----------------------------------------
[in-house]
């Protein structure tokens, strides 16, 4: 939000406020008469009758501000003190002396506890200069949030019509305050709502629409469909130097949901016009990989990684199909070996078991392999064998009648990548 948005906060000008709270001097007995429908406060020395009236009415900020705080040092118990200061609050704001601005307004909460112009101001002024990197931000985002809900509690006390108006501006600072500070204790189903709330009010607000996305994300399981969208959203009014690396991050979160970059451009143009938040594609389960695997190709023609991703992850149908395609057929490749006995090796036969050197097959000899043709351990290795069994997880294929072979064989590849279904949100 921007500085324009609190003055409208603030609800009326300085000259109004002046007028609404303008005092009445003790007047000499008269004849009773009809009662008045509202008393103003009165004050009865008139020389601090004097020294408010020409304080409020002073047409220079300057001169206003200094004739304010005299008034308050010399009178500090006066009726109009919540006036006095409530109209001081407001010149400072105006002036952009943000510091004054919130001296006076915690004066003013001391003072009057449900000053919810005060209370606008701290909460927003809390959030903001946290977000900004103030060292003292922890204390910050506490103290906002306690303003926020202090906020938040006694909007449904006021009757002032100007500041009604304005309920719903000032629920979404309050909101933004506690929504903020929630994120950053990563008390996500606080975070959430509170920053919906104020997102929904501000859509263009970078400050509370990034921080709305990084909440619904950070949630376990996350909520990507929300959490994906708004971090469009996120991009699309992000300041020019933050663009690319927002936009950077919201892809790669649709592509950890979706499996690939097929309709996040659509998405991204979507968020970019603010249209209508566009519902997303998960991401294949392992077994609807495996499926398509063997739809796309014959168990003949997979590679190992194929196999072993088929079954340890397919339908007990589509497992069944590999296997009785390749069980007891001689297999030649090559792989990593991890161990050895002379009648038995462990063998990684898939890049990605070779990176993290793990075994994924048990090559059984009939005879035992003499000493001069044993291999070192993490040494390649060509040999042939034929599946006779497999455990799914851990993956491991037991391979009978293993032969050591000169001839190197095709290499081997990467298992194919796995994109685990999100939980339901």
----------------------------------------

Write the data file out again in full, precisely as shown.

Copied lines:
[in-house]
């Protein structure tokens, strides 16, 4: 939000406020008469009758501000003190002396506890200069949030019509305050709502629409469909130097949901016009990989990684199909070996078991392999064998009648990548 948005906060000008709270001097007995429908406060020395009236009415900020705080040092118990200061609050704001601005307004909460112009101001002024990197931000985002809900509690006390108006501006600072500070204790189903709330009010607000996305994300399981969208959203009014690396991050979160970059451009143009938040594609389960695997190709023609991703992850149908395609057929490749006995090796036969050197097959000899043709351990290795069994997880294929072979064989590849279904949100 921007500085324009609190003055409208603030609800009326300085000259109004002046007028609404303008005092009445003790007047000499008269004849009773009809009662008045509202008393103003009165004050009865008139020389601090004097020294408010020409304080409020002073047409220079300057001169206003200094004739304010005299008034308050010399009178500090006066009726109009919540006036006095409530109209001081407001010149400072105006002036952009943000510091004054919130001296006076915690004066003013001391003072009057449900000053919810005060209370606008701290909460927003809390959030903001946290977000900004103030060292003292922890204390910050506490103290906002306690303003926020202090906020938040006694909007449904006021009757002032100007500041009604304005309920719903000032629920979404309050909101933004506690929504903020929630994120950053990563008390996500606080975070959430509170920053919906104020997102929904501000859509263009970078400050509370990034921080709305990084909440619904950070949630376990996350909520990507929300959490994906708004971090469009996120991009699309992000300041020019933050663009690319927002936009950077919201892809790669649709592509950890979706499996690939097929309709996040659509998405991204979507968020970019603010249209209508566009519902997303998960991401294949392992077994609807495996499926398509063997739809796309014959168990003949997979590679190992194929196999072993088929079954340890397919339908007990589509497992069944590999296997009785390749069980007891001689297999030649090559792989990593991890161990050895002379009648038995462990063998990684898939890049990605070779990176993290793990075994994924048990090559059984009939005879035992003499000493001069044993291999070192993490040494390649060509040999042939034929599946006779497999455990799914851990993956491991037991391979009978293993032969050591000169001839190197095709290499081997990467298992194919796995994109685990999100939980339901």